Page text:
Ealing Foodbank during the Pandemic

Sue Garland from Kingsdown describes how the Ealing Foodbank is working during the pandemic.

I wondered if you might like some information about the Ealing Foodbank which I know many Kingsdown people support. Some of you may have received an update from the Foodbank itself just before Easter, however here is an account based on my own experiences continuing to volunteer over the past few weeks.

Because of the covid-19 shutdown, the Foodbank has had to alter its operations and all the usual church-based café/distribution points around the borough have been closed. Instead everything is happening at the warehouse at St Mellitus in Hanwell. Janet, the manager, and Hillary, who is responsible for the warehouse, did an amazing job quickly adapting procedures and the warehouse layout to accommodate the new ways of working. Some of the regular volunteers have had to stand down for the present because of age, health conditions or caring responsibilities but there is still a large pool of people able to help who are being organised on rotas with only a limited number of people on site at any one time to make it easier to keep apart from each other. On average most volunteers are on the rota once or possibly twice a week. All of us have been supplied with an official letter provided by the Trussell Trust explaining that we are Foodbank volunteers and therefore permitted in accordance with the government regulations to be travelling to and from the warehouse site in case we were stopped en route.

The warehouse is open six days a week, five mornings for distributions to clients and one full day, Weds, for in-coming deliveries. Clients who attend in person first come to the front entrance to provide their referral vouchers and details for input into the Foodbank’s computer system, whereupon they are given a numbered ticket, and then collect their bags of food and other items from the car park entrance. Both entrances have large tables across them to make sure that clients and volunteers are kept appropriately distant. Regretably it’s no longer possible to go through the pick-list with each client as we used to in the cafes so they had some degree of choice, although clients are asked whether or not they eat meat (including pork or not) and if they have any allergies which need to be taken into account. The volunteers then collect into bags the appropriate types and quantities of the various standard items (depending on household size), with different volunteers responsible for adding certain specific requirements such as nappies and baby products. Another volunteer weighs the bags and then they are carried outside to the table, the relevant ticket number called and, after the volunteer has retreated, the client comes forward to pick them up.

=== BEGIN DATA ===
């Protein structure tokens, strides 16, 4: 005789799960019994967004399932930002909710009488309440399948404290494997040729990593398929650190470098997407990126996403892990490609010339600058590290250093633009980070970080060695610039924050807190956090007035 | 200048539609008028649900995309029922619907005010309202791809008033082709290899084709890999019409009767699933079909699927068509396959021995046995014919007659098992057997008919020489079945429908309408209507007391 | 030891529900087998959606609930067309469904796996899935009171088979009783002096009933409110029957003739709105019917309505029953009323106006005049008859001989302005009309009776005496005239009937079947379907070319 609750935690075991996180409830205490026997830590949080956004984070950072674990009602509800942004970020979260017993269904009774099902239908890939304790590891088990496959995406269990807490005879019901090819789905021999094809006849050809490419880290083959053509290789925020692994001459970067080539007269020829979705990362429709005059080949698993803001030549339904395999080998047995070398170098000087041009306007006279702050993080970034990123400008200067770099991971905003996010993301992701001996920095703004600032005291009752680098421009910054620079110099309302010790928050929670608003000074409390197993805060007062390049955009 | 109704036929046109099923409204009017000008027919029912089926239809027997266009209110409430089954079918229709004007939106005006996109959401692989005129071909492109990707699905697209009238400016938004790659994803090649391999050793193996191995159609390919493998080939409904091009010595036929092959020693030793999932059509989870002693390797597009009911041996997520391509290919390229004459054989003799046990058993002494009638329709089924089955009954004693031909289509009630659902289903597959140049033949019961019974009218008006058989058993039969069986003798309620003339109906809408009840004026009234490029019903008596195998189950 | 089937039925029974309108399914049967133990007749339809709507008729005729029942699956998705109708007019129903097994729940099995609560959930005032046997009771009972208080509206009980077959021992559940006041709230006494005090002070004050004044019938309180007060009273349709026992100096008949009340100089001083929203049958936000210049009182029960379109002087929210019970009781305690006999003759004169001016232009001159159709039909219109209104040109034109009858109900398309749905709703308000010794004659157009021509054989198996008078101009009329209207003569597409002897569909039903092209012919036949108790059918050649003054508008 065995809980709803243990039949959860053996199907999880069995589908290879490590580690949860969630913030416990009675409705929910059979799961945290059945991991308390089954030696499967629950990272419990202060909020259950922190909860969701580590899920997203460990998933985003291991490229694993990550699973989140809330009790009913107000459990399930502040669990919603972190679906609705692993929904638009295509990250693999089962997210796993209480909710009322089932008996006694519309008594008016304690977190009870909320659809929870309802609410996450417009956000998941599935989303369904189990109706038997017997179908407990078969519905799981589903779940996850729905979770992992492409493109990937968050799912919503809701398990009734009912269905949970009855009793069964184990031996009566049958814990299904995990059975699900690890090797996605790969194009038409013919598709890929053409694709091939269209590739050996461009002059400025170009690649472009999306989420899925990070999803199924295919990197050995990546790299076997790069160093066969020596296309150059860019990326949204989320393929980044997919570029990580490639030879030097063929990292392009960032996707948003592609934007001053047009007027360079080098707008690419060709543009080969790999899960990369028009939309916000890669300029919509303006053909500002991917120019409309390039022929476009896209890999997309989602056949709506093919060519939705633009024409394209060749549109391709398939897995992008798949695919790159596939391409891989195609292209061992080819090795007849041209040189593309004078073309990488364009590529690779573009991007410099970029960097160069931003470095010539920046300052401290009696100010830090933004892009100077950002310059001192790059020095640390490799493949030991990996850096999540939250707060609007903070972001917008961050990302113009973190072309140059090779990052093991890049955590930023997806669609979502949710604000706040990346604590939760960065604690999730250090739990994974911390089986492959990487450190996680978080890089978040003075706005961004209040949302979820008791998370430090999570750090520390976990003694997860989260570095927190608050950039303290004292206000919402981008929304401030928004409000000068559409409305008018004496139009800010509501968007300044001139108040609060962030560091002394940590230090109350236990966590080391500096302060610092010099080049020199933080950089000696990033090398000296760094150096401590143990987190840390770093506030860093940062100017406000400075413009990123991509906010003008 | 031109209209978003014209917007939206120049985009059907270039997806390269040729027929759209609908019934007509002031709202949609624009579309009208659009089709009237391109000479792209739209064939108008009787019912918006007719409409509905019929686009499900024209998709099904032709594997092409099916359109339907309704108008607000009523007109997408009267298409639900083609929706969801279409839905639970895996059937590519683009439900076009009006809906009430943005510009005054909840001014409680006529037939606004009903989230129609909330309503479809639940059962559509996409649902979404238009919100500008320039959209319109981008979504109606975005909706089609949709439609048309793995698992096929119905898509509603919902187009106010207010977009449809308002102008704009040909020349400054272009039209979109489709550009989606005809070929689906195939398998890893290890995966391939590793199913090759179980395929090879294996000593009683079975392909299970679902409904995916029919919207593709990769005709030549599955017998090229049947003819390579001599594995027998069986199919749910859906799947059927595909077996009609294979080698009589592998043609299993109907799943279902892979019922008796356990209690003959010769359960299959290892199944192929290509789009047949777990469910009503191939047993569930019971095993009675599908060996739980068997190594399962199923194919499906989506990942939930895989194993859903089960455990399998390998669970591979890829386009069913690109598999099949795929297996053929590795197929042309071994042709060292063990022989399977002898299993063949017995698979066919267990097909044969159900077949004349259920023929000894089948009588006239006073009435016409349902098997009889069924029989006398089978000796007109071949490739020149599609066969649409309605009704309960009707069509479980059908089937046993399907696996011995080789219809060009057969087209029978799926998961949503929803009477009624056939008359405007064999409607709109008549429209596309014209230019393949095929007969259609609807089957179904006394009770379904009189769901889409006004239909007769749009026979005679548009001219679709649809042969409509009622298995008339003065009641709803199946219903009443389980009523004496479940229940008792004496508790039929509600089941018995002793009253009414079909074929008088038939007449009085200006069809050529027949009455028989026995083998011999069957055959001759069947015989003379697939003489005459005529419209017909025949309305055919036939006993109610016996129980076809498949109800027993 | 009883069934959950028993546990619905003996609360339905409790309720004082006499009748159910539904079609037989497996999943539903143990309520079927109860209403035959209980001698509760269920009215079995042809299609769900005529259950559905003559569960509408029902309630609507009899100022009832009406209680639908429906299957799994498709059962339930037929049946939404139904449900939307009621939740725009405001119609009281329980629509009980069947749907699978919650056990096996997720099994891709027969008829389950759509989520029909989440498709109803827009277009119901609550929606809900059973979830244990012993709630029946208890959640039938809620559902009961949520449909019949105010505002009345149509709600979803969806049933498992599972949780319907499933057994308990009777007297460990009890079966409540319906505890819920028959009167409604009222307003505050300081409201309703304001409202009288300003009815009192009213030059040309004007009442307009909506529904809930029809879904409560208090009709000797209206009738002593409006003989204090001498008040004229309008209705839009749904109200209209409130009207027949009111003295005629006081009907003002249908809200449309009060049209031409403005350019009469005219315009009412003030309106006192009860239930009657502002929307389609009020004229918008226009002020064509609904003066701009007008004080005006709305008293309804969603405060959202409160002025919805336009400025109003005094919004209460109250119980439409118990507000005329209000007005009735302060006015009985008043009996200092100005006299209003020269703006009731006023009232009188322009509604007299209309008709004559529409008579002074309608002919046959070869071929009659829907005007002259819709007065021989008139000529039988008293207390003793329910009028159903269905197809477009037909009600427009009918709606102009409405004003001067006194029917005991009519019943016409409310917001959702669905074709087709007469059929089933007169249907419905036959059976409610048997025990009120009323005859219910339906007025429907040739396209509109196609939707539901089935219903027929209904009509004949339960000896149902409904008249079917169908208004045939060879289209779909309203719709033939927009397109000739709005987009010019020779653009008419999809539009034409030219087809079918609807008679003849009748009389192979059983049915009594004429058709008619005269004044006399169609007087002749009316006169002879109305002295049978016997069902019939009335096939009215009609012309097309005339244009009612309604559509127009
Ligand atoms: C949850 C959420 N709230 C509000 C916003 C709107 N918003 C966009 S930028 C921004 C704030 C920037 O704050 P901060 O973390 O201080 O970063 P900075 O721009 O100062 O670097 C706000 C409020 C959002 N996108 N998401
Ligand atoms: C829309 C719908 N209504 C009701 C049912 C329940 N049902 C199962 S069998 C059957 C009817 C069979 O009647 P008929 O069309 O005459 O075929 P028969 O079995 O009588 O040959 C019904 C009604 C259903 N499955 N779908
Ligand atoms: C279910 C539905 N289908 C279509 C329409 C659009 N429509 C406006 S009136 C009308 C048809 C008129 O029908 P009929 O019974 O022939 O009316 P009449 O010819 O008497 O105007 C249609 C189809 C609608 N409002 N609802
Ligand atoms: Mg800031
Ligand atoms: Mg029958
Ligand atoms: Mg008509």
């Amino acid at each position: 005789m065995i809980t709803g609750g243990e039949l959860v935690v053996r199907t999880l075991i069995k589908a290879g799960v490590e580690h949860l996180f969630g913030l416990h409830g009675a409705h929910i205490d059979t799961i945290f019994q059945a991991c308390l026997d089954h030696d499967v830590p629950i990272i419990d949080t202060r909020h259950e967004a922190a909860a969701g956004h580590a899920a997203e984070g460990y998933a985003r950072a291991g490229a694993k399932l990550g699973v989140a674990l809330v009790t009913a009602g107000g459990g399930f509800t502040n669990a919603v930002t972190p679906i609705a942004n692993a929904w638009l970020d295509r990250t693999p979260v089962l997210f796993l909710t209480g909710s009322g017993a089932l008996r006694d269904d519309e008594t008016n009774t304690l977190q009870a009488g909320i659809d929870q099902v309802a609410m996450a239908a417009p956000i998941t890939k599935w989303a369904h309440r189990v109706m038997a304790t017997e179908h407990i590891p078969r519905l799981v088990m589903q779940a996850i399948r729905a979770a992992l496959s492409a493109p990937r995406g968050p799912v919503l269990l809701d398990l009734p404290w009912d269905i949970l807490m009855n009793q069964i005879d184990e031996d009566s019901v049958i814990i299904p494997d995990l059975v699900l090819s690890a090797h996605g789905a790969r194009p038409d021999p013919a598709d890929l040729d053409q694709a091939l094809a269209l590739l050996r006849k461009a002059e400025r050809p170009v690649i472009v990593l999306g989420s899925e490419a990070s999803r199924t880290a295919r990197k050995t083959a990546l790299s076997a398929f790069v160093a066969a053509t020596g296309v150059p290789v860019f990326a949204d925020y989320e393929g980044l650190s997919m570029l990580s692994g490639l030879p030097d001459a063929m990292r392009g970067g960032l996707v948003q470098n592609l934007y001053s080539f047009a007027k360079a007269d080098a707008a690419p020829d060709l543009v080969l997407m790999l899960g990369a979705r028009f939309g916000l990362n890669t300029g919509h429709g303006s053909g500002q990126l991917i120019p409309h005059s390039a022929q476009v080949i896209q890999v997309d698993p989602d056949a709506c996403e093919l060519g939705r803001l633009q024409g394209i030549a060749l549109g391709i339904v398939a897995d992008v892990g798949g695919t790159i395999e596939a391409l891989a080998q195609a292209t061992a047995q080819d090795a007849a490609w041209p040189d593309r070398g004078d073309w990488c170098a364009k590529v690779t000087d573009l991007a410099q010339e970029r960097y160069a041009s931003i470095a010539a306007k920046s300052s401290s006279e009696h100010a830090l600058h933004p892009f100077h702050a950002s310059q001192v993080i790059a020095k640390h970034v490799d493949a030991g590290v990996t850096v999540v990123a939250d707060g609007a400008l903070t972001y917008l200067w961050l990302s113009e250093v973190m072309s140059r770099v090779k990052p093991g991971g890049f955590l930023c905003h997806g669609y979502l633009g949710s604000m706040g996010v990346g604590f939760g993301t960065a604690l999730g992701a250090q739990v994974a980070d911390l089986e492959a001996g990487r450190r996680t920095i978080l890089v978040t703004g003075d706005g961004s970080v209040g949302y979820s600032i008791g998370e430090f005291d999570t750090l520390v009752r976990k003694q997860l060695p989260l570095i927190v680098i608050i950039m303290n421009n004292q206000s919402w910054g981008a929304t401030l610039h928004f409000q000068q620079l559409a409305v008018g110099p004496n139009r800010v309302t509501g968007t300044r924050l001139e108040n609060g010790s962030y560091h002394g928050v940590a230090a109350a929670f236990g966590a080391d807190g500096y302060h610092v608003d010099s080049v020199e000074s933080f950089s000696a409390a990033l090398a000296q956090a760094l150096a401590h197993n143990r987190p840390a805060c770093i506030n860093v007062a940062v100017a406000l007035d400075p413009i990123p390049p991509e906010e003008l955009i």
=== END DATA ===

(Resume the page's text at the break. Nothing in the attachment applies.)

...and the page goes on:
When there are any lulls in demand from in-person clients, the volunteers pack bags for home deliveries which are being done twice a week by Ealing Community Transport volunteers. The consignments waiting to be collected for delivery are stored in the church vestry as there isn’t space in the warehouse itself.

On Wednesdays deliveries arrive of the donations from the collecting bins at supermarkets and from individuals and other sources which are weighed in, sorted and shelved by the volunteers. People continue to be very generous and the Foodbank has reasonable stocks of quite a lot of items although the turn-over is pretty rapid. There are shortages of some things – on Tuesday this week when I was last there we had run out of peanut butter and potatoes (tinned and dried). The previous week we were getting low on tomato sauce and mayonnaise. Items always needed include UHT milk (semi-skimmed or whole), long-life fruit juice and squash, 500g bags of long-grain rice, tinned or cartons of custard and rice pudding, tinned pulses (e.g. chickpeas or kidney beans, not baked beans, please), jam, sweet and savoury biscuits. It’s also possible, of course, to donate financially to the Foodbank via their website.

I hope you have found the above account of interest.